Not only does the mini Zonbu PC run Linux, maintain itself and store your files on-line, it's also one of the greenest machines out there.

Although you may not yet find preinstalled Linux too easily at your neighborhood computer superstore, our beloved OS is bubbling up in more scintillating ways, including in the recently released Zonbu PC. Zonbu is a mini, fanless Gentoo Linux-driven PC that, with its on-line storage (sans hard drive!), functions with a “computing as a service” ethos. In addition, Zonbu is one of the few PCs that markets its green “street cred”, aiming to provide us concerned citizens with a means to reduce our energy consumption and thus our impact on the environment.

Figure 1. Zonbu Front View

Figure 2. Zonbu Side View

The Zonbu Concept—Does It Add Up?

Zonbu plugs itself as a “compact, totally silent, ultra-low-power mini with all of the bells and whistles”. Although true to a degree, the Zonbu arrives on your doorstep in a compact box with simply the machine and a power cord. You'll have to purchase, or more likely scrounge for, the requisite monitor, keyboard and mouse. Zonbu also lacks the monstrous hard drive to which we've accustomed ourselves in PCs these days. Instead, the machine includes a 4GB CompactFlash card containing the Gentoo Linux OS and a local cache (around 3GB) for a limited number of files. The bulk of your files likely will reside on your on-line storage space.

Figure 3. Zonbu keeps recent files in its 3GB local cache. Other files reside in on-line storage if you subscribe to a storage and maintenance plan.

Here is where the “computing as a service” ethos comes in. Yes, you could purchase a Zonbu outright for $249 and go your own way, simply taking advantage of Zonbu's free upgrade service and storing your files on a Flash drive. What Zonbu would rather you do is pay for the convenience of its subscription service, which includes secure on-line storage space of varying sizes, secure backup, 30 days live support and e-mail support thereafter, and transparent upgrades of the OS and installed applications. You can pay full price and subscribe on a month-to-month basis, or if you prepay for a subscription, Zonbu will kick in a discount of $150 for two years or $50 for one year.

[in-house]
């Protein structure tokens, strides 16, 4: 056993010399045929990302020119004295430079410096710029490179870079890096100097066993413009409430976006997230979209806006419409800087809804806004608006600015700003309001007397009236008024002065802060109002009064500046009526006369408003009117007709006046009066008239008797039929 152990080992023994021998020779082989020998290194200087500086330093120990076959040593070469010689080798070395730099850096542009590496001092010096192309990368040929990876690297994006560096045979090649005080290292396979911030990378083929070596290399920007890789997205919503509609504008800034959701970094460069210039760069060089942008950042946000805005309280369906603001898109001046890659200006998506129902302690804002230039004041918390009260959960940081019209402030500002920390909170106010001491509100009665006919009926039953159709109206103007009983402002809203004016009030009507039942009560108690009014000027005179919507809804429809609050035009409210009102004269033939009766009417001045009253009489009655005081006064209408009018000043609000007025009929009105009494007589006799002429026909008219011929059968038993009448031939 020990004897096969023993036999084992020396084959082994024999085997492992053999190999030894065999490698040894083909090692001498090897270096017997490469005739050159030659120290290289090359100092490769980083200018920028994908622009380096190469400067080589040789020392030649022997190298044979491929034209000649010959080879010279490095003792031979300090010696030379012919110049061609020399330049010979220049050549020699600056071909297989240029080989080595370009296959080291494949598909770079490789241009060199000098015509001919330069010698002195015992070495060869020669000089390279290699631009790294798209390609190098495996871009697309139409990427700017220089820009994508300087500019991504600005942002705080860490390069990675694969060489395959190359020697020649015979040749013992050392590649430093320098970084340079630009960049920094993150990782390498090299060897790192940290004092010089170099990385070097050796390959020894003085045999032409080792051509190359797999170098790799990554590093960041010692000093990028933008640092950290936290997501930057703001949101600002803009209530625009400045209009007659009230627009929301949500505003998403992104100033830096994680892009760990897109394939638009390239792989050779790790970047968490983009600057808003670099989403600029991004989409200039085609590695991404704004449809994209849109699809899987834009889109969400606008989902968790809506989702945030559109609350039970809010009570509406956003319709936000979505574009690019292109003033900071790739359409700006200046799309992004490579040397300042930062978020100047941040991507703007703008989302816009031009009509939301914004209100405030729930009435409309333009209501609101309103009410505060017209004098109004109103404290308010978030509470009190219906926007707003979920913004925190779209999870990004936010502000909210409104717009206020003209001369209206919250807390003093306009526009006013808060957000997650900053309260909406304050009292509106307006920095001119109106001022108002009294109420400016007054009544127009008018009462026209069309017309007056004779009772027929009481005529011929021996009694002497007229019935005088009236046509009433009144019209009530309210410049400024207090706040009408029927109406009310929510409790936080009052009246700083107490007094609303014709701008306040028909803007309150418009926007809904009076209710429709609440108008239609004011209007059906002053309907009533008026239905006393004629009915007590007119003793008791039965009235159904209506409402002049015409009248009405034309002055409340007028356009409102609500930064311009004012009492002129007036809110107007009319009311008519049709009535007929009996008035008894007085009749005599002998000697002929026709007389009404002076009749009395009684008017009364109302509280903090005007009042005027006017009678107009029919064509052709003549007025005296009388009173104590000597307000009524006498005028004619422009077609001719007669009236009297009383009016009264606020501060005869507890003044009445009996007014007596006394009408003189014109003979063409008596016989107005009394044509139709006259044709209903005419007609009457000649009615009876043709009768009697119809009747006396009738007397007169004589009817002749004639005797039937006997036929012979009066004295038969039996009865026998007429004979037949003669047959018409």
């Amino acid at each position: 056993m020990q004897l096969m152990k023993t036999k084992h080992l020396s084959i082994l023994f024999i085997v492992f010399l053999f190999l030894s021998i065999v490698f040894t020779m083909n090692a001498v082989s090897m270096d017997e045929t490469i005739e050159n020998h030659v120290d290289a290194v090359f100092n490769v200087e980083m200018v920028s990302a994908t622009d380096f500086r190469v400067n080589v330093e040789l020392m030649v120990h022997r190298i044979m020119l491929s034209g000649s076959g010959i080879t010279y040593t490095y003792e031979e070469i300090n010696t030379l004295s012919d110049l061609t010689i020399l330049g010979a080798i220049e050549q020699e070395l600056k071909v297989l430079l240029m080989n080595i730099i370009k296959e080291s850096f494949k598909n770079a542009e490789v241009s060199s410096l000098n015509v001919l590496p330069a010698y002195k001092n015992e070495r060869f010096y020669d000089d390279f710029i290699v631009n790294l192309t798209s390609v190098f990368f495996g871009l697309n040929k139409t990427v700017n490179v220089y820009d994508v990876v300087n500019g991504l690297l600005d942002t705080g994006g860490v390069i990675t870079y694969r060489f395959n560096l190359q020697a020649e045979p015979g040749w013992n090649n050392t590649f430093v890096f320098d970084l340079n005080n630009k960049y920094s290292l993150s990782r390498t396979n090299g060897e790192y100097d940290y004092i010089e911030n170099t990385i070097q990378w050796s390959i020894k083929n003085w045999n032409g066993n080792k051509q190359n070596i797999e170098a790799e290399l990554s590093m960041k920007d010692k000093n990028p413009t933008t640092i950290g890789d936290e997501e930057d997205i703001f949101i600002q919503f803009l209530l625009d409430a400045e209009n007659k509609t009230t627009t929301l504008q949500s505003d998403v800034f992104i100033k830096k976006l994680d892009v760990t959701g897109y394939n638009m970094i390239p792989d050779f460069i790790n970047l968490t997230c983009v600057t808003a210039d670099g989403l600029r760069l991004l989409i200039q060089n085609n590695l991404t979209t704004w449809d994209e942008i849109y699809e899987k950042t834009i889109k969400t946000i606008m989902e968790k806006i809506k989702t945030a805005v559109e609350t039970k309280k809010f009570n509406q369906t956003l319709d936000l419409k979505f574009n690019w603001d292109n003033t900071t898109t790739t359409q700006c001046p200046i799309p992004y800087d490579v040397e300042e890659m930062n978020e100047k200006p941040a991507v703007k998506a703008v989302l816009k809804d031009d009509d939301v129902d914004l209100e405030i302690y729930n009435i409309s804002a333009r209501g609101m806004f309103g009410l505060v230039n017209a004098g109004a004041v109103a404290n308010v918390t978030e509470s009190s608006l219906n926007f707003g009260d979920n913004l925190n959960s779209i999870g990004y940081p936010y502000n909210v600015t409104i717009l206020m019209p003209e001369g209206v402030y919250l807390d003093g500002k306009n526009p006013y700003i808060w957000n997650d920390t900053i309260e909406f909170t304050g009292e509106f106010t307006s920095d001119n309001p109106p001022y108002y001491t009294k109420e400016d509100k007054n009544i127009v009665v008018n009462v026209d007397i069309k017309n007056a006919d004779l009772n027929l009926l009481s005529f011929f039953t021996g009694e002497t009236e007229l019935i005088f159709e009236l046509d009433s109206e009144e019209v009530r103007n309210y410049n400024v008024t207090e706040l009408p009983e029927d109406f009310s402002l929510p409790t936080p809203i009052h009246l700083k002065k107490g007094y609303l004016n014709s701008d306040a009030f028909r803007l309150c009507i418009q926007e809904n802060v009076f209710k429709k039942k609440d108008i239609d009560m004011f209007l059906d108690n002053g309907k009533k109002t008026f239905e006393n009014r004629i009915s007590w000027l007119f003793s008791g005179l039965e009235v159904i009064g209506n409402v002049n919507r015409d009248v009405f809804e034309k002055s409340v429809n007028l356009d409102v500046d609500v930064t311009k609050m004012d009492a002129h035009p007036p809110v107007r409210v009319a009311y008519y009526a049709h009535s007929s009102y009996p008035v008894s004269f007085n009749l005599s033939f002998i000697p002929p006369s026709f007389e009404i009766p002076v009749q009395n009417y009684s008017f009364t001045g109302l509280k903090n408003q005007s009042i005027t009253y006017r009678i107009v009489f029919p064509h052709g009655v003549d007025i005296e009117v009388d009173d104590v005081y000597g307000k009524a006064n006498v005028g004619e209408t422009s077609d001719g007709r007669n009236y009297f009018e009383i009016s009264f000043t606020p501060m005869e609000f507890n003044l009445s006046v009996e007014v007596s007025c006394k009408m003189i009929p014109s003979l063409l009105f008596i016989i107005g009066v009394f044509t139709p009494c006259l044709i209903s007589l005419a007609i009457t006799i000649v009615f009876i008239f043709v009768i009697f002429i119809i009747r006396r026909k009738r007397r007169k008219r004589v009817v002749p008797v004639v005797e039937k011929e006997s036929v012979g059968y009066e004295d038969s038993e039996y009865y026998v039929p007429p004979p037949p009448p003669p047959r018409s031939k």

At the time of this writing, you can subscribe to a plan with 25GB of storage for $12.95 per month, 50GB for $14.95 or 100GB for $19.95.

The on-line storage system is nice, as Zonbu transparently manages the interplay between the 3GB local cache and the larger storage space. You also can go on-line anytime from any computer with a browser and access your files.

So, let's take a look at what we've got here with Zonbu. Consider that you're getting a machine loaded with a 1.2GHz low-power Via C7 processor and 512MB of RAM, but no hard drive, mouse, monitor or keyboard. Let's also say you purchase the 50GB of storage/service plan for two years, as well as the optional Wi-Fi dongle and CD-RW/DVD drive, all of which will set you back around $500. Then, consider that you will have to renew your subscriptions after those two years, or else drag all of your files down onto your own storage device.

From another angle, consider Zonbu's conveniences, such as its diminutive and quiet presence and letting someone else worry about backup, security and updating tasks. In addition, if you're bouncing around the globe, think of how nice it would be to log on from any computer in the world and access all of your files. As always, the trade-off is time or money. Personally, I would pay for this convenience when getting less geeky friends or family running Linux and minimizing their support requests to me.

Don't forget that Zonbu is a power-miser, consuming roughly 10–15 Watts, depending on the load, which compares well with laptops. Most PCs of similar robustness (without monitor) will gulp 60–100 Watts or more, depending on numerous factors. Zonbu's marketing folks say you'll save more than 1,200 kilowatt hours over the course of a year, which seems generous given their assumption that a typical PC averages 175 Watts, but let's be conservative and assume a savings of half that amount—that is, 600 kilowatt hours. I currently pay $0.07 per kilowatt hour, which would save me $42 over the course of a year.


James Gray is Products Editor for Linux Journal.